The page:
3. The prospects of a subnanometer focused neon ion beam.

    PubMed

    Rahman, F H M; McVey, Shawn; Farkas, Louis; Notte, John A; Tan, Shida; Livengood, Richard H

    2012-01-01

    The success of the helium ion microscope has encouraged extensions of this technology to produce beams of other ion species. A review of the various candidate ion beams and their technical prospects suggest that a neon beam might be the most readily achieved. Such a neon beam would provide a sputtering yield that exceeds helium by an order of magnitude while still offering a theoretical probe size less than 1-nm. This article outlines the motivation for a neon gas field ion source, the expected performance through simulations, and provides an update of our experimental progress. PMID:21796647

  4. Tomographic study of ion tracks by ion energy loss spectroscopy

    SciTech Connect

    Vacik, J.; Havranek, V.; Hnatowicz, V.; Lavrentiev, V.; Horak, P.; Fink, D.; Apel, P.

    2013-04-19

    Ion energy loss spectroscopy is suggested to determine the shape of the (latent, etched and filled) ion tracks in polymers using ion probes of various beam sizes. For a milli-probe, it can be considered as a one-dimensional tomography of many identical (rotationally symmetric) objects. For a micro-probe, the technique can be understood as a micro-tomography of the single ion track. In both cases, the ion energy loss spectroscopy requires monoenergetic ions with a low intensity (< 10{sup -3} s{sup -1}) and a well defined angular beam set-up. Here we present a study of the possible use of the ion milli-and micro-probes in a tomographic study of the ion track 3D geometry and its evolution during chemical etching.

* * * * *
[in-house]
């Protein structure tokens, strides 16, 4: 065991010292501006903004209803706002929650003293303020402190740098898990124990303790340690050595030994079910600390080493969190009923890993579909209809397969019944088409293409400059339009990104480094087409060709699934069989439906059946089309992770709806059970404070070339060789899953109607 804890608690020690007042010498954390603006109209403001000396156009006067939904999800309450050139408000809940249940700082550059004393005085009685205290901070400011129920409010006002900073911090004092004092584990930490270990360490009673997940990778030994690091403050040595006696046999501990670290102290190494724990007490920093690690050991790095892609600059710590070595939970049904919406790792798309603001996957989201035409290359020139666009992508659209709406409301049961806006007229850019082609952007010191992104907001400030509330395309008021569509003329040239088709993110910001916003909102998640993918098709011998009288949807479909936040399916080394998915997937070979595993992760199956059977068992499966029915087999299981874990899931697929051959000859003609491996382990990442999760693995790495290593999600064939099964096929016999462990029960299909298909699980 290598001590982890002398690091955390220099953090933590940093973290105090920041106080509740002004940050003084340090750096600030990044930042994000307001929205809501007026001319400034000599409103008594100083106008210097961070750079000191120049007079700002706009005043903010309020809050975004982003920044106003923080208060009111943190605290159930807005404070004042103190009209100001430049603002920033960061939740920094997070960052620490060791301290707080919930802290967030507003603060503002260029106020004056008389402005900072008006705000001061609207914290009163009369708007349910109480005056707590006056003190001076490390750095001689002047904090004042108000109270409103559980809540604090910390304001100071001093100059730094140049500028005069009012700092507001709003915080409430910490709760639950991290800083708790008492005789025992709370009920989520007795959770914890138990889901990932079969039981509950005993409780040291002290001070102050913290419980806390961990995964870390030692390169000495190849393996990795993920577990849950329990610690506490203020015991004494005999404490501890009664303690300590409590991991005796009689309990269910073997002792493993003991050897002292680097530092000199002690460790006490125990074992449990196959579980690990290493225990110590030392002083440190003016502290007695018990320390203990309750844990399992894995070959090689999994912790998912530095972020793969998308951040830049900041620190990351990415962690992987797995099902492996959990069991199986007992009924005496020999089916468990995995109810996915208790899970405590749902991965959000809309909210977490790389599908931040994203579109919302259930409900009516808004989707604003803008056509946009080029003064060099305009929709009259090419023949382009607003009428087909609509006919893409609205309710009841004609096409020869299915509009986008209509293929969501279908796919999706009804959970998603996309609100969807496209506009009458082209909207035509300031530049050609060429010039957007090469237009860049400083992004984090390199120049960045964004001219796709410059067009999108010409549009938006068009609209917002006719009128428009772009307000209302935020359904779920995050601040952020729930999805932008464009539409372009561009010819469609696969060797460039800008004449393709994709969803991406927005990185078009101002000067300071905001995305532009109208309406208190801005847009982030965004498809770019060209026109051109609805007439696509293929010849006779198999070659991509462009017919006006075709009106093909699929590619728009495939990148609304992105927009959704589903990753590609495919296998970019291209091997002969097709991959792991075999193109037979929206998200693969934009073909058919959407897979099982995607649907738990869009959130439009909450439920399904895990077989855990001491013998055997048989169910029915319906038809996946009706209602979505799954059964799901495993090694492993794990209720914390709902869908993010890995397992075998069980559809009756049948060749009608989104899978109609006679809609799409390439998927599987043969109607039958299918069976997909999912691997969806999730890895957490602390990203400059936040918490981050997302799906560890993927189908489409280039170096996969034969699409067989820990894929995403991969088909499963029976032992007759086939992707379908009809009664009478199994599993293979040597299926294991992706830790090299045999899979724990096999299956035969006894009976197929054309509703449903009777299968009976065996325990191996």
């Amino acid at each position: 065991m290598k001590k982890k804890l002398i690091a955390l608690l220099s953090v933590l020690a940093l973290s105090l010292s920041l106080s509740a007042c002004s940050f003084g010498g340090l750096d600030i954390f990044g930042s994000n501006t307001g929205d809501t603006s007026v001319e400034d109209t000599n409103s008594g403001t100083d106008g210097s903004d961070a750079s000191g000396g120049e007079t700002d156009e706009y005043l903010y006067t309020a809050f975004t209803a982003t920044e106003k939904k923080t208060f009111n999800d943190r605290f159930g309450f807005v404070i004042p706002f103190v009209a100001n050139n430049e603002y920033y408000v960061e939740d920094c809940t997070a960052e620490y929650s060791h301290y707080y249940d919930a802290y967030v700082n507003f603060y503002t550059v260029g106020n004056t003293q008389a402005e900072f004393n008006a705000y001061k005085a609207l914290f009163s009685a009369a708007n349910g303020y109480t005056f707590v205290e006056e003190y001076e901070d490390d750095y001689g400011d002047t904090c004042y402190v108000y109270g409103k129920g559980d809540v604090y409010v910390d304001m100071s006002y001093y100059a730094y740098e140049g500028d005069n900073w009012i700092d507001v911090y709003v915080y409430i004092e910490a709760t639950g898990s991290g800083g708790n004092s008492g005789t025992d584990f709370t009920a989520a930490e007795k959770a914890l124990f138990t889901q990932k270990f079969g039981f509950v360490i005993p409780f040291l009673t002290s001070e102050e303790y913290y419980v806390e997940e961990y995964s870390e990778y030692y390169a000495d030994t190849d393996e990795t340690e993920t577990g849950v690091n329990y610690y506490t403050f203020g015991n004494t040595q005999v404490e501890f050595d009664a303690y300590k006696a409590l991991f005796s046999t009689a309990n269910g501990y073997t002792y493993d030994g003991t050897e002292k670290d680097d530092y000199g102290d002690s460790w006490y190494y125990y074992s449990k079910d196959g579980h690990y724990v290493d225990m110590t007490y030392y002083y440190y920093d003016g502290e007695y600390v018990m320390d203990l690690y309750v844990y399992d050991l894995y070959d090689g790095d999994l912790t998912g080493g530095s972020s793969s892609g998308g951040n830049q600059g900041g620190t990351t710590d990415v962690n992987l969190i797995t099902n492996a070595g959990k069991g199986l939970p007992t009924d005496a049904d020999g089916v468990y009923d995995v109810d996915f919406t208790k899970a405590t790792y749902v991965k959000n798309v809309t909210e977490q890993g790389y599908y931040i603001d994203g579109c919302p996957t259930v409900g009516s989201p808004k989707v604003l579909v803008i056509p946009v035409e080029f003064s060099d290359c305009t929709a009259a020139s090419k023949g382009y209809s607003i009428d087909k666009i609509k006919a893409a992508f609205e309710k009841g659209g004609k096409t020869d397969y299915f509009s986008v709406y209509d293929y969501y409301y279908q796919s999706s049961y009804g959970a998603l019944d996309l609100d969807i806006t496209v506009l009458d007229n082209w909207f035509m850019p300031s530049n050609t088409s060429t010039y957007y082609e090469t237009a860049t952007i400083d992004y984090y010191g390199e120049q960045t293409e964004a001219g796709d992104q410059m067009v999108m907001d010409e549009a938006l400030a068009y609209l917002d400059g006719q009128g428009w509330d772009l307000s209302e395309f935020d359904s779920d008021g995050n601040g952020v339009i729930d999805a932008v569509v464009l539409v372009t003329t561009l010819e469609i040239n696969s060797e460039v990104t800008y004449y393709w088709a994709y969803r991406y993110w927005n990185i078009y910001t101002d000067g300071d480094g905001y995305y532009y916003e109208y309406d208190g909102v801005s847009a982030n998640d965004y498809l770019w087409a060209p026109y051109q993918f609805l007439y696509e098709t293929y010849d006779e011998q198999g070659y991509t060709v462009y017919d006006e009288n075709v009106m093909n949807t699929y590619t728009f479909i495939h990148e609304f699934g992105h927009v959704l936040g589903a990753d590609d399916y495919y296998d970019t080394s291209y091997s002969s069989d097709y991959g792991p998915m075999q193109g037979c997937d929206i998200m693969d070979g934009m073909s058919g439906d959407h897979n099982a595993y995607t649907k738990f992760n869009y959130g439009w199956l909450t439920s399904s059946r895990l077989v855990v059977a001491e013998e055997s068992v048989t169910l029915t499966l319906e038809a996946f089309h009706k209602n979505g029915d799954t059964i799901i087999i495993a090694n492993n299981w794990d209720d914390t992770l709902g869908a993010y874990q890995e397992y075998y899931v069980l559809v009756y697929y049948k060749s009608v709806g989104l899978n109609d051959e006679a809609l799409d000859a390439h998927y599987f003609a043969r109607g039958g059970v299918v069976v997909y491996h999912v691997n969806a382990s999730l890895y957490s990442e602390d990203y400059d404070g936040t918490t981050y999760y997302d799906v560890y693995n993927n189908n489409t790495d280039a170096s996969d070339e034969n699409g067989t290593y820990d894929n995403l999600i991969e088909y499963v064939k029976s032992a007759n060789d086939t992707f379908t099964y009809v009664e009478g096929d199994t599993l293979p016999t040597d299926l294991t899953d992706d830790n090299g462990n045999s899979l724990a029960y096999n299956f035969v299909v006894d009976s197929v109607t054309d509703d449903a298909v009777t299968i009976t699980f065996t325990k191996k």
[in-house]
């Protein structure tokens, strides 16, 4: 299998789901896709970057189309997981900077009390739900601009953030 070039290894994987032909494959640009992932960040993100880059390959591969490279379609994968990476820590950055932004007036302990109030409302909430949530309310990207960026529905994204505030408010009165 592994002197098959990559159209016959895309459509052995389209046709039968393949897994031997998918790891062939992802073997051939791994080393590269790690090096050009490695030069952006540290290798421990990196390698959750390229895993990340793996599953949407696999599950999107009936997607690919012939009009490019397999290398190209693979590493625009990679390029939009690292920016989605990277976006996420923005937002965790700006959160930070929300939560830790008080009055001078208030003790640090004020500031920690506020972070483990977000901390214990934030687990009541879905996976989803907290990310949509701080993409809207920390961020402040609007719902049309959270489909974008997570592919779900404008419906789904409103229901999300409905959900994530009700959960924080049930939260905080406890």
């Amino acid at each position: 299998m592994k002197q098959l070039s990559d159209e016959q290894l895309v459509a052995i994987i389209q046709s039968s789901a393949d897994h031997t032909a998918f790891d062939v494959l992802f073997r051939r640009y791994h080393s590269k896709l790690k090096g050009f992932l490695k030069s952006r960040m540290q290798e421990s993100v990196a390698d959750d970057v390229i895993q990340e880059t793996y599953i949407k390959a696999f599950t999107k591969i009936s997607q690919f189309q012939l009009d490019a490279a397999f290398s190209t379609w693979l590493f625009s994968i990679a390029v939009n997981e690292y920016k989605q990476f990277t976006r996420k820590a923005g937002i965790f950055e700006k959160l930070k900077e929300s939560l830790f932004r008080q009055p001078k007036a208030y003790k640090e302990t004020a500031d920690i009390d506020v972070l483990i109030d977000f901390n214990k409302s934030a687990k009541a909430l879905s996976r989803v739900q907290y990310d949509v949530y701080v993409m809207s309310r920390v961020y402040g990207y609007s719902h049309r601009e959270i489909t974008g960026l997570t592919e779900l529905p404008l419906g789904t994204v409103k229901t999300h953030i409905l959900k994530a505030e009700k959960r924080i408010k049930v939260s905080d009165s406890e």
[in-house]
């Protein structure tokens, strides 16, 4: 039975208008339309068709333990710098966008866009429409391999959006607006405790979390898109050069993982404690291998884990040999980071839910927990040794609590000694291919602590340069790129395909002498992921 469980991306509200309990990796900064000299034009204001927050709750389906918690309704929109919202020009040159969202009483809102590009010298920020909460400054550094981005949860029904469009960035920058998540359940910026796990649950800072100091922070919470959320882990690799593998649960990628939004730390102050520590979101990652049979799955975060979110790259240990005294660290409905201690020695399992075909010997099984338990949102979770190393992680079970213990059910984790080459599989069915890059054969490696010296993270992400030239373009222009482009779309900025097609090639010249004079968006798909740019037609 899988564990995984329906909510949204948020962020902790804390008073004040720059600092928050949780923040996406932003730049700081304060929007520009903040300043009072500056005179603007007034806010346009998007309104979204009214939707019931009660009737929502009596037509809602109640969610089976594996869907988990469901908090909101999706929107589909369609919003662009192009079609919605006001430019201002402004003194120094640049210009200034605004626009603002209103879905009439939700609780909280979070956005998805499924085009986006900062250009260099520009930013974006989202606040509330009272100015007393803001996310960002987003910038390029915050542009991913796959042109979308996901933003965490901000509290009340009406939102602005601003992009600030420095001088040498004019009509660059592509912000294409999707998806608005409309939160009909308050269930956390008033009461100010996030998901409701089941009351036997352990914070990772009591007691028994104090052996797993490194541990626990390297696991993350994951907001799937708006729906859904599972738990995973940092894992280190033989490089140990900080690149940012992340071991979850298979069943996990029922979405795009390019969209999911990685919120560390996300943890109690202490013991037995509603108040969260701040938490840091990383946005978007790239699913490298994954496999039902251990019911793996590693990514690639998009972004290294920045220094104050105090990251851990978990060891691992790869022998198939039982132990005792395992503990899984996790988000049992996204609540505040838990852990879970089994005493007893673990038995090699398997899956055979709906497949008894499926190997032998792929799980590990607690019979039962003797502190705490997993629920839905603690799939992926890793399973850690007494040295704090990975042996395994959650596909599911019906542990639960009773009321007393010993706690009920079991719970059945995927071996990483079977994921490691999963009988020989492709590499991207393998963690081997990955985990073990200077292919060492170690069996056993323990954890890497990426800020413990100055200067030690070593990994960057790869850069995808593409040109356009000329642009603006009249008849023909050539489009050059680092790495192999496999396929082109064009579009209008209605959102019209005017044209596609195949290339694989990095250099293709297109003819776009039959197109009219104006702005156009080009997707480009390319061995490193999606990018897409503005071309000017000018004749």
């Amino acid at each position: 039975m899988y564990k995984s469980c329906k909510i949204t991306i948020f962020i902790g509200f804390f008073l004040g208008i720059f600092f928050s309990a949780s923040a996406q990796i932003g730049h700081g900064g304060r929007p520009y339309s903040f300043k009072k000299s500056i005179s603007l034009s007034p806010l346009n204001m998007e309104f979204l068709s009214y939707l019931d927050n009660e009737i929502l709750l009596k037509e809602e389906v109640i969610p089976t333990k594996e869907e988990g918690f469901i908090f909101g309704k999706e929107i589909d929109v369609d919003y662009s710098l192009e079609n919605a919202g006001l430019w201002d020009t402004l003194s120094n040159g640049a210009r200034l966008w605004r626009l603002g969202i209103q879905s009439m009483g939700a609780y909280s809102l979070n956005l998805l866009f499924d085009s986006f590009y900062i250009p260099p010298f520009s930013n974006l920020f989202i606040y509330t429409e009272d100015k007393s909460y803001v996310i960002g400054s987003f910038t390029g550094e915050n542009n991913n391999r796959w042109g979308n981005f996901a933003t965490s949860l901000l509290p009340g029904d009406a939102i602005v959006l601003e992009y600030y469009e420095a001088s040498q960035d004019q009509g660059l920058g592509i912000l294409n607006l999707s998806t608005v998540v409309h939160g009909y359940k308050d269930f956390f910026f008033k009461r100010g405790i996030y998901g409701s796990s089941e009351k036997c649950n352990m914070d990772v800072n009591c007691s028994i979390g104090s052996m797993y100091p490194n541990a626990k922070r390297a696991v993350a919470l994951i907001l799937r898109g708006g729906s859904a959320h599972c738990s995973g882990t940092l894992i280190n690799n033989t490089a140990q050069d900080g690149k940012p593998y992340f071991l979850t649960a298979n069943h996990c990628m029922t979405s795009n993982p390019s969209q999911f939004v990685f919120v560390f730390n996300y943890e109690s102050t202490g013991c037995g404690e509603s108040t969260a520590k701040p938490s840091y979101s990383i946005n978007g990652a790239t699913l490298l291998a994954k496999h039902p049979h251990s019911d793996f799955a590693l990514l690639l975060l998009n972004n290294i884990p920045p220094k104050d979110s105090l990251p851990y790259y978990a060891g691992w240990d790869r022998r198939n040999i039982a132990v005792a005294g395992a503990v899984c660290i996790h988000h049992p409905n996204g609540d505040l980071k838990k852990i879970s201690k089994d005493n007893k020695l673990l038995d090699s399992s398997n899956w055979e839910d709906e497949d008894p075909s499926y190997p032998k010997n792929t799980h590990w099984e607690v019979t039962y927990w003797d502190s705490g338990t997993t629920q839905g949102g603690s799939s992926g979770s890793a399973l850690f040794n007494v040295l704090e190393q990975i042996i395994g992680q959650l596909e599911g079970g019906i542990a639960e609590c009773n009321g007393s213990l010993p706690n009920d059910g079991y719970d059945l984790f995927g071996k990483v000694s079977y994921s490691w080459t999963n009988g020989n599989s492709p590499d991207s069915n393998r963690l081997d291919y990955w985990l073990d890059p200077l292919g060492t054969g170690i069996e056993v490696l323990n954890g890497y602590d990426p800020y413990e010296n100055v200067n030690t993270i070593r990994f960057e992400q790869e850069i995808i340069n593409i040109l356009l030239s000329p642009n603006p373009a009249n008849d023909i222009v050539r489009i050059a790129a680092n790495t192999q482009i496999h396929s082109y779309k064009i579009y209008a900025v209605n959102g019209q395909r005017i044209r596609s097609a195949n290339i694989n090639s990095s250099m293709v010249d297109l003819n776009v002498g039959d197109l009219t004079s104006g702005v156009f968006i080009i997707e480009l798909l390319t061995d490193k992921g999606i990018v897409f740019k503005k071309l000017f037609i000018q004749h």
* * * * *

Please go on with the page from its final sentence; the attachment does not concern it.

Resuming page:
5. Thomson parabola ion energy analyzer

    SciTech Connect

    Cobble, James A; Flippo, Kirk A; Letzring, Samuel A; Lopez, Frank E; Offermann, Dustin T; Oertel, John A; Mastrosimone, Dino

    2010-01-01

    A new, versatile Thomson parabola ion energy (TPIE) analyzer has been designed and constructed for use at the OMEGA-EP facility. Multi-MeV ions from EP targets are transmitted through a W pinhole into a (5- or 8-kG) magnetic field and subsequently through a parallel electric field of up to 30 kV/cm. The ion drift region may have a user-selected length of 10, 50, or 80 cm. With the highest fields, 500-Me V C{sup 6+} and C{sup 5+} may be resolved. TPIE is TIM-mounted at OMEGA-EP and is qualified in all existing TIMs. The instrument runs on pressure-interlocked 15-VDC power available in EP TIM carts. It may be inserted to within several inches of the target to attain sufficient flux for a measurement. For additional flux control, the user may select a square-aperture W pinhole of 0.004-inch or 0.010-inch. The detector consists of CR-39 backed by an image plate. The fully relativistic design code and design features are discussed. Ion spectral results from first use at OMEGA-EP are expected.